Praying for others is our sacred, solemn assignment; not to be taken lightly or abandoned before heaven’s response. Prayer is so many things and many times a friend just needs to know someone else is on duty whispering their heart’s desires with agreement.
Sometimes this prayer, this intercession, takes on a completely different form; physically interceding or standing in the gap with faith to exercise power on behalf of someone else.
When I intercede, I’m standing in my position in the family of God, asking God to show himself strong on behalf of someone else, in the same way he shows himself strong for me.
In the same way. With the same vigor. With the same mercy. With the same grace. With the same intention.
A story if you please.
Finances weren’t easy for this 40-year-old seminary student until I received scholarship funds for the Urban Ministry program I was in at Wesley Theological Seminary. I loved this school. I have to tell you that I even shouted when I read the catalog and knew from that point that it was exactly the right place for me.
During the more difficult days, I was summoned to the dean of students’ office for consultation. My tuition was behind. I was attending classes although I really wasn’t allowed during this time. The dean asked a few questions about my situation and suggested that perhaps this wasn’t the right time for me to be in school since the funds didn’t seem to be available. It was that question that sparked a passionate reply that grabbed the dean’s attention. If there was anything I was sure of that day, it was that I was in exactly the right place at the right time. It was exactly what God had ordained for me for that season of my life. And I knew it because of the breath of new life I was enjoying since I’d enrolled and begun classes.
One of the things I loved about Wesley was its instructors. Some of them were quite intellectual and full of information. They weren’t the touchy feely kind who made you want to spend time with them over meals. Some of them were so well traveled and well read that they were a touch foreboding – great teachers nevertheless.
What I loved about them, young and old, was that eventually you would meet Jesus in each of them. What that means for a Black Baptist is that at some point their tenderness for their Savior became evident in the middle of a lesson, without warning and with infectious joy. And that was always a glorious moment.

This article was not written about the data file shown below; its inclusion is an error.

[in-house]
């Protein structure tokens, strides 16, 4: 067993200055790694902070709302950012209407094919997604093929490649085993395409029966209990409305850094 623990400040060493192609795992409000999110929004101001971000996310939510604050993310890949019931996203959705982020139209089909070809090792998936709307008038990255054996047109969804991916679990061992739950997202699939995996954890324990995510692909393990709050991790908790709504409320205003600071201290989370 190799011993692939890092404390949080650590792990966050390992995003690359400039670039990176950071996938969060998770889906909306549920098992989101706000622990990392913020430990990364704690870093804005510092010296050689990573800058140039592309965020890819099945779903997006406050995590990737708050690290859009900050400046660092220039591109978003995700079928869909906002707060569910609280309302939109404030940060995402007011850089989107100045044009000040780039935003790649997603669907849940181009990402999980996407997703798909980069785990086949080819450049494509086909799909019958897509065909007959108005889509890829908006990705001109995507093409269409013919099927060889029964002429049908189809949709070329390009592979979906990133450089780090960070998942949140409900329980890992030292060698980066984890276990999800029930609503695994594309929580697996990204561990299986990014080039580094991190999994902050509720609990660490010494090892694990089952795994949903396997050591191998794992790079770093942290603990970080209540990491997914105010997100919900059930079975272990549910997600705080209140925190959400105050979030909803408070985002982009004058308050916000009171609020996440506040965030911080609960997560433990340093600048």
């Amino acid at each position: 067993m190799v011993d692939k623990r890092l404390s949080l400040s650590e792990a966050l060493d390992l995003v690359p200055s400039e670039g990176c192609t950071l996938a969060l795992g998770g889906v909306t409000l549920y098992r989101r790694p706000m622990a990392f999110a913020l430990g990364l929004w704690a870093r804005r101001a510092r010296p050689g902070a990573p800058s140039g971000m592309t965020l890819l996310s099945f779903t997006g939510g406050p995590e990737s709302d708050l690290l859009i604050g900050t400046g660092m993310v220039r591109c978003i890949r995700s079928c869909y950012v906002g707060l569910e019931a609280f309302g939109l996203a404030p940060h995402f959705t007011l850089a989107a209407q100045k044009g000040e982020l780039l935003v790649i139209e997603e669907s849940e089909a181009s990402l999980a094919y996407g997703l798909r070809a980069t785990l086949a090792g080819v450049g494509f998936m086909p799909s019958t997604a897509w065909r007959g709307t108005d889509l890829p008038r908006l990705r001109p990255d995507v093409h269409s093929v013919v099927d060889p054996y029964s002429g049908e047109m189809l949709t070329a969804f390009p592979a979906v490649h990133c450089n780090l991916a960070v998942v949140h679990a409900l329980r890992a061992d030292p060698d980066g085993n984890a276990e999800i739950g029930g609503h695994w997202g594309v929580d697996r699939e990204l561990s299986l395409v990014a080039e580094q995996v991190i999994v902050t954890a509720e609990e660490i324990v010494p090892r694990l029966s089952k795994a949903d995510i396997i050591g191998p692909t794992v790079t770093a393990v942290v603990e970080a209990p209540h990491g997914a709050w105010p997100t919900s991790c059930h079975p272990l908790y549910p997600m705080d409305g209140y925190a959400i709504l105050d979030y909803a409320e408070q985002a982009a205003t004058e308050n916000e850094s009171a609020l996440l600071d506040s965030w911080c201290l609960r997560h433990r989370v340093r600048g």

The dean said to me, once we found common ground, “I’ll go with you to talk to [the financial director],” and I put on my big girl pants and said I could do it on my own. The goal was to arrange payments I could actually make. She stood a little taller as she said to me, “But if I go and speak to him, it’ll make a difference.” That has stayed with me for more than 20 years.
If I go…If I ask…it should make a difference. And that kind of confidence should rest in each of our hearts. That it will make a difference if I ask because of my relationship with the Lord. You know how little kids do it. “You want me to ask my Daddy to get you the ice cream? He’ll do it!”
“My Daddy will do it. My Daddy will take you. My Daddy will protect you.”
Isn’t that the spirit of a child? Isn’t that why we’re told to come to the kingdom of God as little children? If I ask…
We went to the office of the financial director and the dean merely stood in the doorway. She said, “I’m bringing Rev. Dorothy Boulware to you. Perhaps you two can work something out that will bring her into good standing with the school.”
And she left.
And he asked if I could possibly pay $20 a month until I was caught up.
Are you kidding me? I tried to contain my excitement and not jump up and down as if I were a little child. But I felt like a little child and I wanted to jump. But I maintained my professionalism in spite of wanting to yell, “Are you kidding me? All day long I can pay it!” And all was well. Because that day, in that moment of decision, that could have cost me a degree, somebody prayed for me.